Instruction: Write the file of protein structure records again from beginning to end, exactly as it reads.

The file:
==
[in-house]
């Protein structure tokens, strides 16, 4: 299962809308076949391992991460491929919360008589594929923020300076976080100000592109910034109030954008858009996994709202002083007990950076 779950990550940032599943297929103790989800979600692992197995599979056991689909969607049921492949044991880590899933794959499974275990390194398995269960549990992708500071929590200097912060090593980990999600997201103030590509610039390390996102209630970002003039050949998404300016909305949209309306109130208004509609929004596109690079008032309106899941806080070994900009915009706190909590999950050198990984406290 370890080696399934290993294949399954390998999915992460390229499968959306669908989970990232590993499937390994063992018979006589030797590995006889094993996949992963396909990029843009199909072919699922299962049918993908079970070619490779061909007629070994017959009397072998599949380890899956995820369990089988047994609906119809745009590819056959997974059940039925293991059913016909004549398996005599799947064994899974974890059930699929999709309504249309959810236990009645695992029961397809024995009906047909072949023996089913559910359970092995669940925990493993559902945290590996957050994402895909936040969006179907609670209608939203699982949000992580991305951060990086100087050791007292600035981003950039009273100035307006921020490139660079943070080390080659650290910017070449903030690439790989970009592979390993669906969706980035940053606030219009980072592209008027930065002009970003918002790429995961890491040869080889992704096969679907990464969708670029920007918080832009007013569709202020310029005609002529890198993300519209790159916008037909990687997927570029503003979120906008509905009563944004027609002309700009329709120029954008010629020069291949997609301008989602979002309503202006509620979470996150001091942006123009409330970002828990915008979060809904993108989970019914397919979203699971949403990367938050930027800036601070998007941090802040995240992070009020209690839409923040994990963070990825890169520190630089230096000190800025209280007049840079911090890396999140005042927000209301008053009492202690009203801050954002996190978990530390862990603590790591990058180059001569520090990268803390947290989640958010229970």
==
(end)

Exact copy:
[in-house]
């Protein structure tokens, strides 16, 4: 299962809308076949391992991460491929919360008589594929923020300076976080100000592109910034109030954008858009996994709202002083007990950076 779950990550940032599943297929103790989800979600692992197995599979056991689909969607049921492949044991880590899933794959499974275990390194398995269960549990992708500071929590200097912060090593980990999600997201103030590509610039390390996102209630970002003039050949998404300016909305949209309306109130208004509609929004596109690079008032309106899941806080070994900009915009706190909590999950050198990984406290 370890080696399934290993294949399954390998999915992460390229499968959306669908989970990232590993499937390994063992018979006589030797590995006889094993996949992963396909990029843009199909072919699922299962049918993908079970070619490779061909007629070994017959009397072998599949380890899956995820369990089988047994609906119809745009590819056959997974059940039925293991059913016909004549398996005599799947064994899974974890059930699929999709309504249309959810236990009645695992029961397809024995009906047909072949023996089913559910359970092995669940925990493993559902945290590996957050994402895909936040969006179907609670209608939203699982949000992580991305951060990086100087050791007292600035981003950039009273100035307006921020490139660079943070080390080659650290910017070449903030690439790989970009592979390993669906969706980035940053606030219009980072592209008027930065002009970003918002790429995961890491040869080889992704096969679907990464969708670029920007918080832009007013569709202020310029005609002529890198993300519209790159916008037909990687997927570029503003979120906008509905009563944004027609002309700009329709120029954008010629020069291949997609301008989602979002309503202006509620979470996150001091942006123009409330970002828990915008979060809904993108989970019914397919979203699971949403990367938050930027800036601070998007941090802040995240992070009020209690839409923040994990963070990825890169520190630089230096000190800025209280007049840079911090890396999140005042927000209301008053009492202690009203801050954002996190978990530390862990603590790591990058180059001569520090990268803390947290989640958010229970």